• Scientific Lens. According to some researchers at Cardiff University, frankincense holds medicinal use as an anti-inflammatory, and is still used in some countries today to help arthritis. As learned men, it is likely the magi would have known of the many uses of frankincense.
  • Theological Lens. This answer is coming from the opposite direction; namely, Jesus’ own teachings. This hits on the modern frustration of giving money vs. giving objects which makes so many people uncomfortable (or irate) about panhandling or social services.

An example:

While Jesus was in Bethany in the home of Simon the Leper, a woman came to him with an alabaster jar of very expensive perfume, which she poured on his head as he was reclining at the table. When the disciples saw this, they were indignant. “Why this waste?” they asked. “This perfume could have been sold at a high price and the money given to the poor.”  Aware of this, Jesus said to them, “Why are you bothering this woman? She has done a beautiful thing to me. The poor you will always have with you, but you will not always have me. When she poured this perfume on my body, she did it to prepare me for burial. Truly I tell you, wherever this gospel is preached throughout the world, what she has done will also be told, in memory of her.”  (Matt 26:6-12)

Now, for many people this verse is problematic in and of itself. What I’m concerned with here is the fact that the disciples are using an argument that is still used today. Here, a woman has “wasted” an expensive oil that could have been sold, and the money donated. Why doesn’t Jesus tell her off?

Though the disciples are well-meaning, what they miss is that the woman is providing Jesus with exactly what he needs right then and there. Similarly, the Magi are providing Jesus with what he needs, as strange as it seems to us. Symbolically, they are paving the path down which the adult Jesus will trod, and bringing a reminder of divinity to a young couple who just brought a child into the world in a stable behind an overfilled inn. Practically, Mary and Joseph have to buy food and shelter for themselves, not to mention that they are about to flee their country soon after the Magi visit.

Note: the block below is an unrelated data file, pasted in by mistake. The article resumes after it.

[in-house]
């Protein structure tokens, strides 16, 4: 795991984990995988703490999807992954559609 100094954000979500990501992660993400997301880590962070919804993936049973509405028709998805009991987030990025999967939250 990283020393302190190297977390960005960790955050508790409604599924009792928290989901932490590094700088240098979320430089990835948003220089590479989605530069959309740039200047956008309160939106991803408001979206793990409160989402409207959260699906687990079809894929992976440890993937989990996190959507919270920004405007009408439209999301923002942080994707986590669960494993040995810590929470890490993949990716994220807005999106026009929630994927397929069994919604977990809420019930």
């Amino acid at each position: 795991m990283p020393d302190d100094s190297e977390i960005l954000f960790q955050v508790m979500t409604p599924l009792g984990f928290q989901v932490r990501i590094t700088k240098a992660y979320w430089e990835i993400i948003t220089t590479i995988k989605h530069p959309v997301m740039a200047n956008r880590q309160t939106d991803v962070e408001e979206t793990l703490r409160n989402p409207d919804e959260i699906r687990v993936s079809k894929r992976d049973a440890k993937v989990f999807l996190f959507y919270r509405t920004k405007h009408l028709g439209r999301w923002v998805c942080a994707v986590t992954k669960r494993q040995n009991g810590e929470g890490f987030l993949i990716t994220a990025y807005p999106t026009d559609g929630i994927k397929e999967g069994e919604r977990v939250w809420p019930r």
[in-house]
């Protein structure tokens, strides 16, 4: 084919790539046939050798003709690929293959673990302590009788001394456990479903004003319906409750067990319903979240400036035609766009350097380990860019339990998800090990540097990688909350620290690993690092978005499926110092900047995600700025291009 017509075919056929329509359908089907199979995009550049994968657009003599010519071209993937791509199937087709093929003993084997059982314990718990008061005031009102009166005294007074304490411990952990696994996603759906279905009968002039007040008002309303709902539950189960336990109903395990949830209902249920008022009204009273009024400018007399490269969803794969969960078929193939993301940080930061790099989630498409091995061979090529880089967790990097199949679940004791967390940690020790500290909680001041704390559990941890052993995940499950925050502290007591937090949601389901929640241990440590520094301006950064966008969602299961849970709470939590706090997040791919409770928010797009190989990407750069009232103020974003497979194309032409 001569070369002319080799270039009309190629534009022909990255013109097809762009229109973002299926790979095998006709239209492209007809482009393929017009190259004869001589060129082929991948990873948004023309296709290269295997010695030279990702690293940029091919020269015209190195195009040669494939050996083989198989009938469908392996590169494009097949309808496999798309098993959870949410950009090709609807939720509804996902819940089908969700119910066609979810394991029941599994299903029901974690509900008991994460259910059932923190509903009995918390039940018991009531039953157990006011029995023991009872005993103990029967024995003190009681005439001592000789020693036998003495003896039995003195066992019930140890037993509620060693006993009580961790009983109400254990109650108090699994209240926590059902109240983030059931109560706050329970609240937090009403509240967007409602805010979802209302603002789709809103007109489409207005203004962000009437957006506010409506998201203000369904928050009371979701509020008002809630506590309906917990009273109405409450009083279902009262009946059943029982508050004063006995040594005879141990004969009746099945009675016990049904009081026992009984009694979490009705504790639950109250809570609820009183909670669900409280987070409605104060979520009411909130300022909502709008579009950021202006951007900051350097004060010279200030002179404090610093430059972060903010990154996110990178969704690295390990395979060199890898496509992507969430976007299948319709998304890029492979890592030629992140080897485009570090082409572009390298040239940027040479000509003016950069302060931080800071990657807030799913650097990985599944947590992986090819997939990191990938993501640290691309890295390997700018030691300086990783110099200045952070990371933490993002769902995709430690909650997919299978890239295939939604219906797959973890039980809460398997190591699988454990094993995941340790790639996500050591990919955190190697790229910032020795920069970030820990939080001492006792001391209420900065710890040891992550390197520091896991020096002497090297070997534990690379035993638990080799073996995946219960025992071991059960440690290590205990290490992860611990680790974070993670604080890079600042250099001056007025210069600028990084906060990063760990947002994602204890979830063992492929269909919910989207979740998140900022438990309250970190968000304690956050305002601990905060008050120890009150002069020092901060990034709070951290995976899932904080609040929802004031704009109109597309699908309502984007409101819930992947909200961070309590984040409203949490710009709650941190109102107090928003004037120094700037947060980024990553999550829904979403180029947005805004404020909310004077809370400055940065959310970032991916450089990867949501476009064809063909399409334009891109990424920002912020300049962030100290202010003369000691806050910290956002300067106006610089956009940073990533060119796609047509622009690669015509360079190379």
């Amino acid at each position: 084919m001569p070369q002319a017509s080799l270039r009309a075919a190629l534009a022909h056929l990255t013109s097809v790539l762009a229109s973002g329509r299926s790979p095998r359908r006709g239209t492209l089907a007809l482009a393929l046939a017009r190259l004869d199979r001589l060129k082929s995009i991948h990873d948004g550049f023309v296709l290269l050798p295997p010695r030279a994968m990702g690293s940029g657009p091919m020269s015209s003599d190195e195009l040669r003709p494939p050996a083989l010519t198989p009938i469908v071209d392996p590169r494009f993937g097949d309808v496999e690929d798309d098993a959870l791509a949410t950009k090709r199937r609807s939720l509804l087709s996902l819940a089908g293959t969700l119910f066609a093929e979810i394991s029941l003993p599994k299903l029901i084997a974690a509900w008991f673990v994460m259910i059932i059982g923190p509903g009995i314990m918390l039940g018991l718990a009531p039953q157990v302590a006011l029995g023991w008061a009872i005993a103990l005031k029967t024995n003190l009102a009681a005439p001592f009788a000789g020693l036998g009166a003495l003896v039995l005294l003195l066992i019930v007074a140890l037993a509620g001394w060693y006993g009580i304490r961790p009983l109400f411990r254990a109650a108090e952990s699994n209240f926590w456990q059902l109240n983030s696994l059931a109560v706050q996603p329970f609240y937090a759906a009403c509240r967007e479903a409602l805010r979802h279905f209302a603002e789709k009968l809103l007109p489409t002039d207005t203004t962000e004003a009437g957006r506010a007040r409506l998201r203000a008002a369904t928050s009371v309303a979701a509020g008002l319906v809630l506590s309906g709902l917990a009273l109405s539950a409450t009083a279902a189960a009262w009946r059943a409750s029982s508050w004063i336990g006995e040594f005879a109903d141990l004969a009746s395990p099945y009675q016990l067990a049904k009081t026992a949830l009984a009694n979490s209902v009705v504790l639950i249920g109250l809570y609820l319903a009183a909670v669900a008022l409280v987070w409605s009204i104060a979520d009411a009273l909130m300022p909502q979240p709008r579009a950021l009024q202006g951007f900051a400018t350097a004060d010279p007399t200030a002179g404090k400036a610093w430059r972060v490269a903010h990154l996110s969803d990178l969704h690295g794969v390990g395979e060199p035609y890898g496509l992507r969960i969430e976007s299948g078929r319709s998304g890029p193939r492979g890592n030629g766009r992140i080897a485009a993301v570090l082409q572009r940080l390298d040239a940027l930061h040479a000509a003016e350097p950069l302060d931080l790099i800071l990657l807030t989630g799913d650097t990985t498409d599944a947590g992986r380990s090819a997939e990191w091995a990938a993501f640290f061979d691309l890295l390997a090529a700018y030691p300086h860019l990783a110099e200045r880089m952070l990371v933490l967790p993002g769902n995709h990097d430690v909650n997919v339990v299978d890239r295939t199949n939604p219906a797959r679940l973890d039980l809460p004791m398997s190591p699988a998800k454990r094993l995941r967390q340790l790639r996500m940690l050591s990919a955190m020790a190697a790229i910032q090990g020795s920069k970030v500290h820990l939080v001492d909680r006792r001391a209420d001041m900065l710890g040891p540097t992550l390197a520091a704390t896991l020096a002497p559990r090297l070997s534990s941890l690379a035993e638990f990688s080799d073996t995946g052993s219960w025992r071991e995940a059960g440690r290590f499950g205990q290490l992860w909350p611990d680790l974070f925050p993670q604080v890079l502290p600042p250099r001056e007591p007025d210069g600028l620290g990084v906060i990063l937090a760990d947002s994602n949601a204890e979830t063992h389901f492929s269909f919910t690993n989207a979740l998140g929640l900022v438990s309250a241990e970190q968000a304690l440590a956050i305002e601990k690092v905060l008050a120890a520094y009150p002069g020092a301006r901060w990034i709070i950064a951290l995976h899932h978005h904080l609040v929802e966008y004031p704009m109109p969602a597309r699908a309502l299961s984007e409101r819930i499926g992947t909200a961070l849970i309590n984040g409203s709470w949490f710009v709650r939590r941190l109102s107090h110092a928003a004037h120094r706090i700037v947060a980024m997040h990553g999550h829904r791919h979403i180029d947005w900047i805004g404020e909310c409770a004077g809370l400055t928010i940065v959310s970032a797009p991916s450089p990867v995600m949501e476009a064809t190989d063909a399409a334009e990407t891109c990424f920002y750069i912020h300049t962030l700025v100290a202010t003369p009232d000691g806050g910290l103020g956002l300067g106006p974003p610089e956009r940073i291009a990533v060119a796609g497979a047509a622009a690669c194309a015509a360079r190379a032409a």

Perhaps the Magi were God’s way of bringing some stability to the life of Their Son. Symbolically and practically, the magi’s gifts are gifts of possibility. A blanket might have kept Jesus warm (presuming he was cold to begin with) but it would not have provided him or his family with lasting shelter, or his parents with food. Maybe the gifts were sold, and the money used by the Holy Family. Maybe they were donated to the Temple in thanksgiving and glorification of God. Maybe they were kept safe, and that same gift of myrrh included in the oils and spices prepared by the women for Jesus’ embalming.

Whatever the true answer may be, it is clear that God led the Magi (and later, the woman with expensive oil) to give exactly what was needed, despite all our confusion and our outrage. How often are we proud of our helpfulness, like the disciples, only to discover that the person who we are ‘serving’ has needs completely opposite of those we were trying to fill? It is easy to give from our places of logic and self-righteousness, rather than asking what it is that the presence of God truly requires. And often, as in so many things, what God requires seems contradictory to what we think is reasonable.

As we enter into this New Year, let us all be unreasonable and humble in our service to the God who is present in the midst of our spiritual poverty.

This week is National Migration Week. Consider asking what is needed by those who are migrating, immigrating, or seeking asylum in the Twin Cities area. We will celebrate 11th Day Prayer for Peace: A Stranger and You Welcomed Me from 6:30-7 :30 at the Our Lady of the Presentation Chapel, co-sponsored by the Anti Human Trafficking, Dismantling Racism, and Immigration Working/Task Groups.

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Written by Elea Ingman, Program Assistant

 

Joint Religioius Legislative Coalition (JRLC) Day on the Hill 2014

Once again the Sisters of St. Joseph of Carondelet and Consociates are among the four Lead Sponsors for the JRLC Day on the Hill.  JRLC and the Sisters of St. Joseph have long collaborated on a variety of issues that affect the marginalized among us. Once again the Justice Office is hosting the Sisters of St. Joseph display table with information available representing a variety of departments, including a our Justice Commission 2014 Upcoming Events and websites bookmark which remains the number one take-away from our table.

Many also come to hear about how a sister is now doing, ask if we know a sister, and so on.  So here are a few of the JRLC Pearls so far this morning:

~~ I just wanted to stop by and congratulate the sisters on National Catholic Sisters Week

~~ How do you say that any way, is it Carondelet (let) or Carondelet (lay).  Will I ever remember it is Carondelet (let)?

~~ Will Sister Gina be here today?

~~I hope Sister John Christine will be here. ~~ I just had to stop and say that Sister Mary Heinen was from my district.  I can hardly believe she has passed.  She was such a knowledgeable and inspiring woman.  I especially miss her here today!